Laws, Regulations and Annotations
Business Taxes Law Guide – Revision 2023
Sales And Use Tax Regulations
Title 18. Public Revenues
Division 2. California Department of Tax and Fee Administration — Business Taxes (State Board of Equalization — Business Taxes — See Chapters 6 and 9.9)
Chapter 4. Sales and Use Tax
Article 1. Service Enterprises
Regulation 1504. Mailing Lists and Services.
Reference: Sections 6006, 6006.3, 6009, 6012, 6015, 6016, and 6379.8, Revenue and Taxation Code.
(a) Transactions in Mailing Lists.
(1) Definition. A "mailing list" as used herein means a written or printed list, series, set, group, aggregation, etc., of names and addresses of, and occasionally, other information concerning persons, such as potential customers or donors, which is intended for use in circulating material by mail. Such a list may be in the form of a manuscript list, directory, Cheshire tape, Dick tape, gummed labels, index cards, or other similar means of communication. Operative January 1, 1994, "mailing list" includes a magnetic tape or similar device used to produce written or printed names and addresses by electronic or mechanical means.
(2) Application of Tax Generally. Except as otherwise provided in (a)(3) below, tax applies to receipts from the transfer of title or possession, rental or granting of a license for use of mailing lists, to the same extent as to receipts from sales or rentals of tangible personal property generally.
(3) Limited Use. Tax does not apply to charges for the transfer or use of mailing lists, where a contract restricts the transferee or user to use of the mailing list one time only. The charges in such cases are considered to be for information or addressing services.
(4) Magnetic Tapes. Where the names and addresses are recorded on magnetic tapes or similar devices used to produce written or printed names and addresses by electronic or mechanical means, charges for the transfer or use of the tape or similar device are subject to tax to the same extent as receipts from sales or rentals of tangible personal property generally regardless of any contractual restrictions on the frequency of use. Operative January 1, 1994, such magnetic tapes or similar devices are considered a mailing list and charges for their transfer and use under (a)(3) above are exempt from tax.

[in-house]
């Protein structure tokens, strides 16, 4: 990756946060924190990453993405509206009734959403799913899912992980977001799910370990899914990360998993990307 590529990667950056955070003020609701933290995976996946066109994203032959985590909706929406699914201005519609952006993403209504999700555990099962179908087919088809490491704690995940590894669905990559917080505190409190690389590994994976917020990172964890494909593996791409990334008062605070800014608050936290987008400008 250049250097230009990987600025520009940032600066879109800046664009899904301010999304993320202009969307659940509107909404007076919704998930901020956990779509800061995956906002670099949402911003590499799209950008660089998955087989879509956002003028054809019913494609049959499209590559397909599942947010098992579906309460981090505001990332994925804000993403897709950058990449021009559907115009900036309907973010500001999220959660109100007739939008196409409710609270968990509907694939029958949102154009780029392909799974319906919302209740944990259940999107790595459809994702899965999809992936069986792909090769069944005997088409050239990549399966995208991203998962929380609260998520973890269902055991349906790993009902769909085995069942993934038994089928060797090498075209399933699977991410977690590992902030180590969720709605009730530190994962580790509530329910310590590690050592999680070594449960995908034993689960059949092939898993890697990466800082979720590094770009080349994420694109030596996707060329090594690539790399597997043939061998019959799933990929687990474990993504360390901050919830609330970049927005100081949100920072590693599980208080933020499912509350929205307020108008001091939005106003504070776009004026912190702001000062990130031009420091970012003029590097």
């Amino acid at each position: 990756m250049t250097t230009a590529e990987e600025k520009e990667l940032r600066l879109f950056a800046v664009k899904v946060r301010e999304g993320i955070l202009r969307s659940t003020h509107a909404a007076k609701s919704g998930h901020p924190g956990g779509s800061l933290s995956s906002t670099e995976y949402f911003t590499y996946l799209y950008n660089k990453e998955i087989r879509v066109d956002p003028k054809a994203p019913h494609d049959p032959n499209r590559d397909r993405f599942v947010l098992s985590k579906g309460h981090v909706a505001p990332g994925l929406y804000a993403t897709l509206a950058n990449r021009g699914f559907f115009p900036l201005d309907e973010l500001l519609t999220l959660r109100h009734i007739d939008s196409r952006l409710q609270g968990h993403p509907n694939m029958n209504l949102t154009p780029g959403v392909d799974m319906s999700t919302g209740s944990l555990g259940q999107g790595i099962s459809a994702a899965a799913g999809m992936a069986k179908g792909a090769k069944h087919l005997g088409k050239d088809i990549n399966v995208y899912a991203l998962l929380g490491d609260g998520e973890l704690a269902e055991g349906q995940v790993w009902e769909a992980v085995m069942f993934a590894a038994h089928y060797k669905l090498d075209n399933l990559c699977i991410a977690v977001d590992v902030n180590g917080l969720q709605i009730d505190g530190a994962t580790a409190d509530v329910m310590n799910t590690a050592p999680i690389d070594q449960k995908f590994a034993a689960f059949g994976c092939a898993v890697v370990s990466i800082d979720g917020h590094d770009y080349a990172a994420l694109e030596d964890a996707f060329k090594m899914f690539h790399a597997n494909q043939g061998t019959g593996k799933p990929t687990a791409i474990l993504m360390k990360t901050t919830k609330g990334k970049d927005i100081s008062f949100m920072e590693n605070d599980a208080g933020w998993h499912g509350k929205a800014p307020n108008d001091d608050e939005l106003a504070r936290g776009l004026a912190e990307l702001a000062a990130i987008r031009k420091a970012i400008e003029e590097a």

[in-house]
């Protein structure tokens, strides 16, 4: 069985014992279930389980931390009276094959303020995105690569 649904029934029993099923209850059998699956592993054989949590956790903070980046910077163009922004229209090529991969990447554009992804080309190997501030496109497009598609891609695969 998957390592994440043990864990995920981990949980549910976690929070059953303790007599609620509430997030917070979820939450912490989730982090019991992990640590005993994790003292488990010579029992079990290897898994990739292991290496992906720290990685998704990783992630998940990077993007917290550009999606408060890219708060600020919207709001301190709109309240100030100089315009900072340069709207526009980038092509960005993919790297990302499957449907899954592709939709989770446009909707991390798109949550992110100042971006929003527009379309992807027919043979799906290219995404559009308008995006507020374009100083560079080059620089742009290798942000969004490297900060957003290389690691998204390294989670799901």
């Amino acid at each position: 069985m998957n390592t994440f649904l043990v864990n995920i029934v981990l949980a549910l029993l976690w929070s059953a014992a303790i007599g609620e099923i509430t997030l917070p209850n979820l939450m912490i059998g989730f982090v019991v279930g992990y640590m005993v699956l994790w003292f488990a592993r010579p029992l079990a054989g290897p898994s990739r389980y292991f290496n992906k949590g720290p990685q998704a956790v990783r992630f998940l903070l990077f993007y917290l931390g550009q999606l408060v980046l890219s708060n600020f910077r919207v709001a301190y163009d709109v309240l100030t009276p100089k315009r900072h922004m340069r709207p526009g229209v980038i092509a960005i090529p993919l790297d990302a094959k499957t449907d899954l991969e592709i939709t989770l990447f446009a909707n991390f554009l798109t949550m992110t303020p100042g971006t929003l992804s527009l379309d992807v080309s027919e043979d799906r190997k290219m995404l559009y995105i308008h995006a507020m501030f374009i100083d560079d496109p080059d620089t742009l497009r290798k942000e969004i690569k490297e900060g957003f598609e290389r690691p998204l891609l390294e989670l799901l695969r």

(5) Application of Tax to Materials Used. Persons engaged in the business of selling, renting or licensing mailing lists are consumers of tangible personal property used in producing lists the transfer of which is not subject to tax, and tax applies to the sale to them of such property. Tangible personal property which becomes a component part of lists, the transfer of which is taxable may be purchased for resale.
(b) Mailing Services.
(1) General. Tax does not apply to charges for services rendered in preparing material for mailing, such as addressing, enclosing, sealing, collating, affixing labels, blocking out, tucking or clasping envelope flaps, metering, affixing stamps, edging seal or edging with stamp, addressing permit indicia, and sorting, tying and sacking in compliance with postal rules and regulations, nor to charges for the handling or wrapping of material left over after preparation of material for mailing, which is to be returned to the customer.
(2) Addressing Defined. "Addressing" means the actual writing, typewriting, printing, imprinting or affixing of names and addresses or addresses only on property to be mailed. The mailing may be done by the person doing the addressing or by another person. The process may include the preparation of
Cheshire tapes, Dick tapes, cards, gummed labels, etc., to be affixed to, or enclosed in, the property so as to serve as addresses for that property and not to be used for any other purpose such as reproduction or reference.
(3) Consumers of Materials. Persons engaged in the business of providing mailing services are consumers of materials used in performing those services.
(c) Printing Related to Mailing.
(1) Sales of Printed Matter. Tax applies to charges for printed matter furnished to a customer by a person engaged in the business of providing mailing services to the same extent as to charges for printed matter generally, even though the printed matter is to be mailed. If such matter is printed by another person, it may be purchased for resale by giving a resale certificate. If the mailing service has reimbursed its vendor for tax which the vendor is required to pay to the state or has paid use tax with respect to the purchase of such matter, a "tax-paid purchases resold" deduction will be allowed.
(2) Separate Statement of Printing Charges. Charges for printed matter should be separately stated on the invoice to the customer. If not separately stated, the amount subject to tax will be determined by the board based on information available to it.
History—Adopted April 22, 1966.
Amended and renumbered February 17, 1972, effective March 26, 1972.
Amended December 7, 1978, effective February 18, 1979. Revised subsection (c)(1) with regard to the allowance of a "tax-paid purchases resold" deduction; revised subsection (c)(2) to provide a procedure for when charges for printed matter are not separately stated on the invoice.
Amended February 8, 1995, effective July 12, 1995. Subparagraphs (a)(1) and (4) amended to provide that charges for the transfer or use of magnetic tapes or similar devices are exempt from tax where a contract restricts their use to one time only and to delete an obsolete effective date. Subparagraphs (a)(2) and (b)(1) amended to correct clerical errors.